Scientifically based reading research (SBRR) uses rigorous, systematic, and objective procedures to obtain knowledge about reading development, reading instruction, and reading difficulties. This type of reading research involves controlled experiments with data analysis and a thorough peer-review process.
The National Research Panel (NRP), composed of some of the nation’s leading experts in reading research, was charged by Congress to review the growing body of reading research. The NRP used the following guidelines to determine which studies met the scientific standard for evidence. First, research must address achievement in one or more skills in reading. Second, it must be generalizable to the larger population of students. Third, the research needs to examine the effectiveness of an approach by comparison with other types of instruction. Finally, other scholars from the field must review the research and consider it high quality.
The Five Essential Components of Effective Reading Instruction
Scientifically based reading research has identified explicit and systematic instruction in five key areas as essential to effective early reading instruction. Reading programs must provide explicit and systematic instruction in these five areas to ensure that students become proficient readers. Click to learn more about each one:
The understanding that individual sounds of spoken language (phonemes) work together to make words. This allows readers to hear, identify, and manipulate the individual sounds.
The relationship between the sounds of spoken language (phonemes) and the letters representing those sounds in written language (graphemes). Skill in phonics helps students to recognize familiar words and decode unfamiliar ones.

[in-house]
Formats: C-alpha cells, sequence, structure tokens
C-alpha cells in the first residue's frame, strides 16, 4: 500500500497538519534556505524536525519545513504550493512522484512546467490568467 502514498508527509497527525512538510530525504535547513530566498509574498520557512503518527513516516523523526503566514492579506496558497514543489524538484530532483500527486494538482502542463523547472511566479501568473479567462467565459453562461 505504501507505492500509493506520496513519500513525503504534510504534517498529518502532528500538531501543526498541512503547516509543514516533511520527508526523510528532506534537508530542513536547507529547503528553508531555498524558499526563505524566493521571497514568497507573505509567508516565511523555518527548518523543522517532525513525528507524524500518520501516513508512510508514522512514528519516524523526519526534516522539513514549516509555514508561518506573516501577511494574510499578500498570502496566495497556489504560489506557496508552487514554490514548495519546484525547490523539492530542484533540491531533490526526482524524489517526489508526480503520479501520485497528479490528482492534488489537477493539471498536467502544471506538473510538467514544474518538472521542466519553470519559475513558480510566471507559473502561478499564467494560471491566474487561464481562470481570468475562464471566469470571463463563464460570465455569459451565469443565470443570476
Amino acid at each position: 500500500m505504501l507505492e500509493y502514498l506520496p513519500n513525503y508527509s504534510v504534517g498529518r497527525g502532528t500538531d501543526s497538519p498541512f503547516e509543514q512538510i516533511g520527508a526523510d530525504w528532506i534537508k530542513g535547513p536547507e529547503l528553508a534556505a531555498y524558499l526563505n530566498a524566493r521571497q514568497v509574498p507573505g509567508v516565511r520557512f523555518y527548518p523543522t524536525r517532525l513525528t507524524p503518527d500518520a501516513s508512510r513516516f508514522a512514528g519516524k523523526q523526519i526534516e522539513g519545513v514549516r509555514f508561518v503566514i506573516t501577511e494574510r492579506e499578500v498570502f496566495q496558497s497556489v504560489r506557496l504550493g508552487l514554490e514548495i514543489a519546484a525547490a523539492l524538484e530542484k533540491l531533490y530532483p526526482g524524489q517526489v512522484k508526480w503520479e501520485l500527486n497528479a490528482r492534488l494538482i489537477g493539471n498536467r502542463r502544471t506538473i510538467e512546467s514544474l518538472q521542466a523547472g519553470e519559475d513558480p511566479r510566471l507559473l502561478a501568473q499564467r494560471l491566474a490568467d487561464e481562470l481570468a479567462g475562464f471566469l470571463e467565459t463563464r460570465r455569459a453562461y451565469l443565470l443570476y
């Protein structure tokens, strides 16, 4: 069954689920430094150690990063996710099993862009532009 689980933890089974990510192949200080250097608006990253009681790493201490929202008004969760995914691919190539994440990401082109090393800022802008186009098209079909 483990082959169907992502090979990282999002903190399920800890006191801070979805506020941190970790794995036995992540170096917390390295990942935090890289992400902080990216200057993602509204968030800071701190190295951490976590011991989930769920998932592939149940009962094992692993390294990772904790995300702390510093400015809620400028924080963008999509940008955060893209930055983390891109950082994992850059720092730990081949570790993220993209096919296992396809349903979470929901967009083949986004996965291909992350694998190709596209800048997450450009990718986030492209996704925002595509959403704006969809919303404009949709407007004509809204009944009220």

The ability to store information about the meaning and pronunciation of words. There are four types of vocabulary: listening, speaking, reading, and writing.
The skill of reading texts accurately and quickly, which allows readers to recognize and comprehend words at the same time.
Understanding, remembering, and communicating with others about what has been read. Comprehension strategies help readers to make sense of a text.
No Approved List of Reading First Programs
Reading First’s requirement for SBRR does not mean that there is an “approved list” of reading programs which schools may use. Reading First allows states and districts to make choices about reading instruction, as long as the programs and materials selected are based on SBRR.
For more information about what SBRR is, and how to implement it, teachers can read Put Reading First: The Research Building Blocks for Teaching Children to Read, while parents can refer to Put Reading First: Helping Your Child Learn to Read.
The Guidance for the Reading First Program contains more technical details about SBRR.
The No Child Left Behind Act of 2001 commits the nation to ensuring that every child in the country will learn to read by the end of third grade. As part of this legislation, Reading First has been authorized at more than $6 billion to apply scientifically based reading research to strengthen children’s reading skills from kindergarten through third grade.
States and districts have received federal Reading First grants based on high quality applications that met stringent review criteria. Complex and ambitious, these plans merit the highest level of committed support. To that end, the U.S. Department of Education has funded the National Center for Reading First Technical Assistance (NCRFTA) to provide comprehensive technical assistance to states and districts over the next five years.